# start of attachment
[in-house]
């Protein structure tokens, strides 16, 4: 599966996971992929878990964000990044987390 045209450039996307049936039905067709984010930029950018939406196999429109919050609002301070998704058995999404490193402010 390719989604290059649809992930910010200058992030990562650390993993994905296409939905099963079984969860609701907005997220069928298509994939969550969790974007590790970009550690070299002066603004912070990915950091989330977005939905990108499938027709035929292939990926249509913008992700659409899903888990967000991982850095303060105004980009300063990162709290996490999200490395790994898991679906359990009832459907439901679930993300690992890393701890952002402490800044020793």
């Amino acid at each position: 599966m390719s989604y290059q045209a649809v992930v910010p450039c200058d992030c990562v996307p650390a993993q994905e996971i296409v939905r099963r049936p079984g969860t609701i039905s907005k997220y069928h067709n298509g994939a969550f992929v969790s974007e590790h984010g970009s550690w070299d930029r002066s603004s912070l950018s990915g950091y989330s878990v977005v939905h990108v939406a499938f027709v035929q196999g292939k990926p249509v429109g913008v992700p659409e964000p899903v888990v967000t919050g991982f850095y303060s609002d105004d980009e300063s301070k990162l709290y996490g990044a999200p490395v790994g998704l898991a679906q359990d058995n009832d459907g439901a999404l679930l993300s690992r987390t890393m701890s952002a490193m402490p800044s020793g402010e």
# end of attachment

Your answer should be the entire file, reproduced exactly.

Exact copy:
[in-house]
């Protein structure tokens, strides 16, 4: 599966996971992929878990964000990044987390 045209450039996307049936039905067709984010930029950018939406196999429109919050609002301070998704058995999404490193402010 390719989604290059649809992930910010200058992030990562650390993993994905296409939905099963079984969860609701907005997220069928298509994939969550969790974007590790970009550690070299002066603004912070990915950091989330977005939905990108499938027709035929292939990926249509913008992700659409899903888990967000991982850095303060105004980009300063990162709290996490999200490395790994898991679906359990009832459907439901679930993300690992890393701890952002402490800044020793």
């Amino acid at each position: 599966m390719s989604y290059q045209a649809v992930v910010p450039c200058d992030c990562v996307p650390a993993q994905e996971i296409v939905r099963r049936p079984g969860t609701i039905s907005k997220y069928h067709n298509g994939a969550f992929v969790s974007e590790h984010g970009s550690w070299d930029r002066s603004s912070l950018s990915g950091y989330s878990v977005v939905h990108v939406a499938f027709v035929q196999g292939k990926p249509v429109g913008v992700p659409e964000p899903v888990v967000t919050g991982f850095y303060s609002d105004d980009e300063s301070k990162l709290y996490g990044a999200p490395v790994g998704l898991a679906q359990d058995n009832d459907g439901a999404l679930l993300s690992r987390t890393m701890s952002a490193m402490p800044s020793g402010e």